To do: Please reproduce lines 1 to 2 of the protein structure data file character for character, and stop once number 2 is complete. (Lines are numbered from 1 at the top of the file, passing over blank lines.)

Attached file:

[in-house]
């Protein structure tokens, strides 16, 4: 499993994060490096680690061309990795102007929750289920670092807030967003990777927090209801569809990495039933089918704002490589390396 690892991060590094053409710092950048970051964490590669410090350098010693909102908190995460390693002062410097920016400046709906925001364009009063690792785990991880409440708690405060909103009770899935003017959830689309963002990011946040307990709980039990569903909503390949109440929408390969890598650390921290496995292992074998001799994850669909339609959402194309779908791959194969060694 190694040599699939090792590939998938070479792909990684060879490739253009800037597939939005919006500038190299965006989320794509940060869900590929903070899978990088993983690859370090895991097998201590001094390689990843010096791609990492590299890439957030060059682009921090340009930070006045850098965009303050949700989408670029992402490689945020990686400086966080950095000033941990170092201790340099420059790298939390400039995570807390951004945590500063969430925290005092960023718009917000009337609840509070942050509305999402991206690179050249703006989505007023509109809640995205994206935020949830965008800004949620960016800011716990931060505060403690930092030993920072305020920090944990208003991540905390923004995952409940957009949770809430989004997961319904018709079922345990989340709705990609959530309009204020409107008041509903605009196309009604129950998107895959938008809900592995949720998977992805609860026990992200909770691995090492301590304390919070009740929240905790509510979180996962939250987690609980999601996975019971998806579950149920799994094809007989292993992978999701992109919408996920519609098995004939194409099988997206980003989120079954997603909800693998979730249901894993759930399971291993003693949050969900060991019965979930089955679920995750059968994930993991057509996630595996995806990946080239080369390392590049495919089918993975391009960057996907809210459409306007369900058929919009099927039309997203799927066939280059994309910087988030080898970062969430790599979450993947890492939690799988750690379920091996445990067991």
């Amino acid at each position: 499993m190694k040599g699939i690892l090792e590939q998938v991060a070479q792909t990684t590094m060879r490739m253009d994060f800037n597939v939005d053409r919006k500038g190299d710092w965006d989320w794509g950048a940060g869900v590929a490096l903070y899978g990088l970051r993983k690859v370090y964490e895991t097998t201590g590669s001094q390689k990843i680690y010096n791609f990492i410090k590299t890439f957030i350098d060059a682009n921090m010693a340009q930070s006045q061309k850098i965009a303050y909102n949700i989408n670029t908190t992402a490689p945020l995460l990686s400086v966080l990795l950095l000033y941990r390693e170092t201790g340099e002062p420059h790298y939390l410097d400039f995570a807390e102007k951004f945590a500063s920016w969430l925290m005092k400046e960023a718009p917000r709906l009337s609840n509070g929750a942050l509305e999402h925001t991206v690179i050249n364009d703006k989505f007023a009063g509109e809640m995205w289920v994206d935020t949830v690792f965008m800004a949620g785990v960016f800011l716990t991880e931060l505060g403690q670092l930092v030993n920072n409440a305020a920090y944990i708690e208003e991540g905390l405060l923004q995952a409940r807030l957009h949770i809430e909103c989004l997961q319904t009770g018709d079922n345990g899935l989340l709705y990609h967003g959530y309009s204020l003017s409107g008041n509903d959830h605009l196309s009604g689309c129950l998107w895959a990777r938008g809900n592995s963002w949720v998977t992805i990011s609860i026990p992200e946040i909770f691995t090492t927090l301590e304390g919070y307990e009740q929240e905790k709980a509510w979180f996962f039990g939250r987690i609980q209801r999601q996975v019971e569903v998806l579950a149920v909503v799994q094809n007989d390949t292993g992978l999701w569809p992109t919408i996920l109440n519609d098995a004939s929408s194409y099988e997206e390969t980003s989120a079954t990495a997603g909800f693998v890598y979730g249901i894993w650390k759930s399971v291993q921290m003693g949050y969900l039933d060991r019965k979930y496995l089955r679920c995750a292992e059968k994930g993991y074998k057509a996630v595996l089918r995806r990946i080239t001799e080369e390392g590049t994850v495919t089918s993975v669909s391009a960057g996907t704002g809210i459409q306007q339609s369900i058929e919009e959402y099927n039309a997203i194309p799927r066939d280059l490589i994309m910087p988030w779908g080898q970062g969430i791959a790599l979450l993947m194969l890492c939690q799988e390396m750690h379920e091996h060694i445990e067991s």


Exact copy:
[in-house]
């Protein structure tokens, strides 16, 4: 499993994060490096680690061309990795102007929750289920670092807030967003990777927090209801569809990495039933089918704002490589390396 690892991060590094053409710092950048970051964490590669410090350098010693909102908190995460390693002062410097920016400046709906925001364009009063690792785990991880409440708690405060909103009770899935003017959830689309963002990011946040307990709980039990569903909503390949109440929408390969890598650390921290496995292992074998001799994850669909339609959402194309779908791959194969060694 190694040599699939090792590939998938070479792909990684060879490739253009800037597939939005919006500038190299965006989320794509940060869900590929903070899978990088993983690859370090895991097998201590001094390689990843010096791609990492590299890439957030060059682009921090340009930070006045850098965009303050949700989408670029992402490689945020990686400086966080950095000033941990170092201790340099420059790298939390400039995570807390951004945590500063969430925290005092960023718009917000009337609840509070942050509305999402991206690179050249703006989505007023509109809640995205994206935020949830965008800004949620960016800011716990931060505060403690930092030993920072305020920090944990208003991540905390923004995952409940957009949770809430989004997961319904018709079922345990989340709705990609959530309009204020409107008041509903605009196309009604129950998107895959938008809900592995949720998977992805609860026990992200909770691995090492301590304390919070009740929240905790509510979180996962939250987690609980999601996975019971998806579950149920799994094809007989292993992978999701992109919408996920519609098995004939194409099988997206980003989120079954997603909800693998979730249901894993759930399971291993003693949050969900060991019965979930089955679920995750059968994930993991057509996630595996995806990946080239080369390392590049495919089918993975391009960057996907809210459409306007369900058929919009099927039309997203799927066939280059994309910087988030080898970062969430790599979450993947890492939690799988750690379920091996445990067991």